|Hong Kong Cantonese|
|Native to||Hong Kong, Macau and some Overseas Communities|
|Region||Pearl River Delta|
|Ethnicity||Hong Kong people|
Official language in
| Hong Kong|
|Regulated by||Official Language Division|
Civil Service Bureau
Government of Hong Kong
|Hong Kong-style Cantonese|
|Hong Kong-Guangdong dialect|
|Hong Kong-Guangzhou dialect|
Hong Kong Cantonese (Chinese: ?) is a dialect of the Cantonese language commonly spoken in Hong Kong, as well as Macau and a few of neighbouring areas in Canton. Although the Hong Kong people largely identify this variant of Chinese with the term "Cantonese" (), a variety of publications in Mainland China describe the variant as Hong Kong speech ().
There are slight differences between the pronunciation used in Hong Kong Cantonese and that of the Cantonese spoken in the neighbouring Guangdong Province, where Cantonese (based on the Guangzhou dialect) is a main lingua franca.
Over the years, Hong Kong Cantonese has also absorbed foreign terminology and developed a large set of Hong Kong-specific terms. These differences from the Guangzhou dialect are the result of British rule between 1841 and 1997, as well as the closure of the Hong Kong-China border immediately after the establishment of the People's Republic of China in 1949.
Before the arrival of British settlers in 1842, the inhabitants of Hong Kong mainly spoke the Dongguan-Bao'an (Tungkun-Po'on) and Tanka dialects of Yue, as well as Hakka and Teochew. These languages and dialects are all remarkably different from Guangzhou Cantonese.
After the British acquired Hong Kong Island, Kowloon Peninsula and the New Territories from the Qing between 1841 (officially 1842) and 1898, large numbers[quantify] of merchants and workers came to Hong Kong from the city of Canton, the main center of Cantonese. Cantonese became the dominant spoken language in Hong Kong. The frequent migration between Hong Kong and mainland Cantonese-speaking areas did not cease up until 1949, when the Communists took over Mainland China. During this period, the Cantonese spoken in Hong Kong was very similar to that in Canton.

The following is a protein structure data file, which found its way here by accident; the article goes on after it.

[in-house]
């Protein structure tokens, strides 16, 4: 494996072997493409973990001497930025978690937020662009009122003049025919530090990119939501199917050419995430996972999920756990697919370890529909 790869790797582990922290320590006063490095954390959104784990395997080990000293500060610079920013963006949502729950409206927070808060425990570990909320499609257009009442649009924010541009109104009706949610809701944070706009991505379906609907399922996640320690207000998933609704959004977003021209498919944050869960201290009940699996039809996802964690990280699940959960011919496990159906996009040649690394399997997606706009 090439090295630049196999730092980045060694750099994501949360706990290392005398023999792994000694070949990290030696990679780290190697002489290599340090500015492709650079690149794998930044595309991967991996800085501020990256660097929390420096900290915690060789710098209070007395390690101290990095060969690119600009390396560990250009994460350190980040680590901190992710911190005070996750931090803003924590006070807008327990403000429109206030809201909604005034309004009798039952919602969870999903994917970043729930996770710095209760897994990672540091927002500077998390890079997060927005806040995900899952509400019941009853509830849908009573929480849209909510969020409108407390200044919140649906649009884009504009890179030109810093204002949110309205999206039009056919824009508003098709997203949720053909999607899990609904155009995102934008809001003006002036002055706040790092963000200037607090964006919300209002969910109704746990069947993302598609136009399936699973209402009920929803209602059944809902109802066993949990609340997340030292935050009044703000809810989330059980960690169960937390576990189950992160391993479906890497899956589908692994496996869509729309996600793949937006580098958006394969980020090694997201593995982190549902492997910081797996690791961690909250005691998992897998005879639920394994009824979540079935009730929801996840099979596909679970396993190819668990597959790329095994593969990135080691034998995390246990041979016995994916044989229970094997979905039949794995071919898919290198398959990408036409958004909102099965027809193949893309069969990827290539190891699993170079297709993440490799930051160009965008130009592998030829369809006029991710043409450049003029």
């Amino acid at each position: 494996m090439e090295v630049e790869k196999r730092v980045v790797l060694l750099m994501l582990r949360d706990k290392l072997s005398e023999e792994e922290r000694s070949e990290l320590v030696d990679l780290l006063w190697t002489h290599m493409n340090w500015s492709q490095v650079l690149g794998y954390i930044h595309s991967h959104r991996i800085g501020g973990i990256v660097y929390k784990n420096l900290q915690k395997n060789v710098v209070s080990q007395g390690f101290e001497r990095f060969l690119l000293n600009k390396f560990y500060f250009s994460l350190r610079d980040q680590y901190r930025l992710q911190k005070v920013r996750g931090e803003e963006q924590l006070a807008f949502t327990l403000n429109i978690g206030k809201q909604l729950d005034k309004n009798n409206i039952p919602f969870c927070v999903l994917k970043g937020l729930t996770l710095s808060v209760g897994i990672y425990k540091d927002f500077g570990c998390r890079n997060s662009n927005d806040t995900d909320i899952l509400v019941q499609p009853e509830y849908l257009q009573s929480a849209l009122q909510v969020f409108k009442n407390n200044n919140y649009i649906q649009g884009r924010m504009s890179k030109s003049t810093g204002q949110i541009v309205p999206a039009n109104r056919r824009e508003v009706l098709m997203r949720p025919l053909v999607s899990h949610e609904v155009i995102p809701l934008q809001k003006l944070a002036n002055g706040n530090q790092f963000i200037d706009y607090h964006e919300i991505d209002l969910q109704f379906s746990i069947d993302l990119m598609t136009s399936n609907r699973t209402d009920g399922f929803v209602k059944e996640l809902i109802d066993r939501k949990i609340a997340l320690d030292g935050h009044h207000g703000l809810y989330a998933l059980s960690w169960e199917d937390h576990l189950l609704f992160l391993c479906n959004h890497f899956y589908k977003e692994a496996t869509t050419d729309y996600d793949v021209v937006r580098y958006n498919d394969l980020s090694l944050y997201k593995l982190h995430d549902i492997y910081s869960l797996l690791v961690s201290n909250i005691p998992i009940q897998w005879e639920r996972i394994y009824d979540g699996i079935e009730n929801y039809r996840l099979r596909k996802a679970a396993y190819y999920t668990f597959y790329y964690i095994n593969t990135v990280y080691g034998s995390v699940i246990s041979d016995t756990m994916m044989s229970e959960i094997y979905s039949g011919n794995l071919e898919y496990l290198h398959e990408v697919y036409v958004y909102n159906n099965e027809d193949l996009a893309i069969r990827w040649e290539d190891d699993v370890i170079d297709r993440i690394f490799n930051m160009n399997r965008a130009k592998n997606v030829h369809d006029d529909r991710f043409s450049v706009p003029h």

In 1949, the year that the People's Republic of China was established, Hong Kong saw a large influx of refugees from different areas of mainland China. The Hong Kong Government closed the border to halt the massive influx, but illegal immigration from Mainland China into Hong Kong continued. Because of this, the correspondence between language and ethnicity may generally be true though not absolute, as many Chinese who speak Hong Kong Cantonese may come from other areas of China, especially Shanghai or non-Cantonese regions of Guangdong where Hakka and Teochew prevail.
Movement, communication and relations between Hong Kong and mainland China became very limited, and consequently the evolution of Cantonese in Hong Kong diverged from that of Guangzhou. In Mainland China, the use of Mandarin as the language of official use and education was enforced. In Hong Kong, Cantonese is the medium of instruction in schools, along with written English and written Chinese.
And because of the long exposure to English during the colonial period, large number of English words were loaned into Hong Kong Cantonese, e.g. "" (/pá:s?:/), literally, "bus". Hong Kong people even started to calque English constructions, for example, "? (?) make sense" (literally, "it still does not make sense."). Therefore, the vocabularies of Cantonese in Mainland China and Hong Kong substantially differed.
Moreover, the pronunciation of Cantonese changed while the change either did not occur in mainland China or took place much slower. For example, merging of initial /n/ into /l/ and the deletion of /?/ were observed. Due to the limited communication between Hong Kong and mainland China, these changes only had a limited effect in mainland China at that time. As a result, the pronunciation of Cantonese between Hong Kong and mainland China varied, and so native speakers may note the difference when listening to Hong Kong Cantonese and mainland China Cantonese.
Hong Kong-based Cantonese can be found in Hong Kong popular culture such as Hong Kong films and Hong Kong pop music (Cantopop). Hong Kong people who have emigrated to other countries have brought Hong Kong Cantonese to other parts of the world.
In modern-day Hong Kong, many native speakers are unable to distinguish between certain phoneme pairs, causing them to merge one sound into another. Although this is often considered substandard and is frequently denounced as "lazy sound" (), the phenomenon is becoming more widespread and is influencing other Cantonese-speaking regions. Contrary to popular opinion, some of these changes are not recent. The loss of the velar nasal (/?/) was documented by Williams (1856), and the substitution of the liquid nasal (/l/) for the nasal initial (/n/) was documented by Cowles (1914).